When I saw this title in The Wall Street Journal article on January 7th, I got excited. It is about time for regulators to release their grip on lenders. But my joy was premature. The actual story was about a meeting in Basel, Switzerland. There, global banking regulators succumbed to the banks’ pressure and eased the “liquidity coverage ratio”. In other words, banks can keep less money in reserves since they need as much capital as possible to make risky investments to generate hefty profits.
After the global financial meltdown was caused by the reckless activities of banks and large financial institutions, the pendulum has swung in the other direction. It seems that the concern about the banks’ lack of capital liquidity became an international issue. After reading the article, I thought that this ruling had very little to do with you and me, but then I changed my mind.
As I mentioned before, I am in the middle of writing the sequel to“The Mortgage Game”. The title of my new book is going to be“Mortgage Solutions for Smart People: 5 Simple Ways to Get Your Loan Approved”. In my book, I write about the ways to increase the probability of getting a mortgage by improving each of the 5 C’s. One of the “C’s” is Capital.
While researching for materials, I came across a good book–“The Smartest Way ™ to Save: Why You Can’t Hang on to Money and What to Do About It.” by Samuel K. Freshman and Heidi E. Clingen. While reading the book, I realized that the Banks’ lack of capital liquidity has a great deal to do with all of us. It is a reminder that for many borrowers the lack of liquidity or “Capital” has caused a lot of problems while attempting to get a loan approved.
The only difference is that there is only one regulator for each of us and this person is looking at you in the mirror. In my new book, I will give specific solutions for each of the “C’s”.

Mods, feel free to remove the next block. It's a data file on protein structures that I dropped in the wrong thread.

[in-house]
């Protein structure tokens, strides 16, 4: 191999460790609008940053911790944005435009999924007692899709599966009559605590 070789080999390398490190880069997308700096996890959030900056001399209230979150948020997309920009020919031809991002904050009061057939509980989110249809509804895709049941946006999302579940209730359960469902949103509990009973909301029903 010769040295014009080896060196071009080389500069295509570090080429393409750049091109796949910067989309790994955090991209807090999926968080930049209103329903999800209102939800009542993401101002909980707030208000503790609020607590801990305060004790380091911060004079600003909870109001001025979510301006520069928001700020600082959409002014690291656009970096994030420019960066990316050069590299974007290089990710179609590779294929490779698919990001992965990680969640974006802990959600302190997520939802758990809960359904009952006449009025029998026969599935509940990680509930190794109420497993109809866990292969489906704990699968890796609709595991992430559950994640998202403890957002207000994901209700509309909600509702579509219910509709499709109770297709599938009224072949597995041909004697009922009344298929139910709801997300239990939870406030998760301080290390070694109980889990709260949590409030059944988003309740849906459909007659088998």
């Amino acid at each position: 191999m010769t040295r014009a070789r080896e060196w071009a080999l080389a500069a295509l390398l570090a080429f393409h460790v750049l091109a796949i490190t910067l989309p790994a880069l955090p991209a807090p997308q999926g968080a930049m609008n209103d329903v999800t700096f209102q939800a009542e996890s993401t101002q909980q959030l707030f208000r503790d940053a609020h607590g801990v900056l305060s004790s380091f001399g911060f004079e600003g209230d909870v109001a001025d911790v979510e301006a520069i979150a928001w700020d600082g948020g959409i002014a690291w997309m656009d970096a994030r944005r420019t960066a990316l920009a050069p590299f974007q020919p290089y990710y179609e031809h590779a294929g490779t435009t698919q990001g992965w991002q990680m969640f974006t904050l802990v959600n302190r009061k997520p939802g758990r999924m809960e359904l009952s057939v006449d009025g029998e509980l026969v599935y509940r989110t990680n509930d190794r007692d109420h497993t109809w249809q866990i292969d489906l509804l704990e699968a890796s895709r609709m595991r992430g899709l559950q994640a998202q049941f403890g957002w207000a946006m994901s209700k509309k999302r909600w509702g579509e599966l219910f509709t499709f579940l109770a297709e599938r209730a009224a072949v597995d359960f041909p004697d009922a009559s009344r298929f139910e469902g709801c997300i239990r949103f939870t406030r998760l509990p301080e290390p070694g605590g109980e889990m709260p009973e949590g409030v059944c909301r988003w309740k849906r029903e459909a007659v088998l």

In our consumer society, where government keeps interest rates artificially low, to enable homeowners to refinance and to spend more, it is difficult to save and build the liquidity necessary to survive the challenges of home ownership.
In his book, Mr. Freshman points out, “It is not your income that makes you rich–it’s your savings habits.” The book has many ideas and suggestions on how to save and manage money. One of the suggestions in the book is to hire a coach or have an accountability partner to help to develop “savings habits”. While I will strongly recommend buying the book to all my clients, if you think you need a coach, Kathryn Amenta, I wrote about before, can be the right person. She may be reached at 415.333.6972, email, or website.
We celebrated my 66th birthday in Los Angeles with both of our daughters last weekend. Our eldest daughter, Alona, flew in from Paris. As always, I combined business with pleasure. It was a fun weekend meeting friends and clients.
One of my new clients–a well-known doctor–had a setback in his life. He is trying to refinance his jumbo mortgage and the main obstacle–if you can guess it–is personal cash liquidity. He told me about his friend–a famous actor who lost his house in a foreclosure for the same reason.
Unfortunately, this person is not alone. In my view, every foreclosure can be avoided if borrowers just had money for a rainy day. You know what to do, “Just do it”.
In the photo poll last week, the winner was Image #2.
This week I continue our photo game with a small quiz.
a) Carpathian mountains
b) Near Los Angeles
c) Patagonia in Argentina
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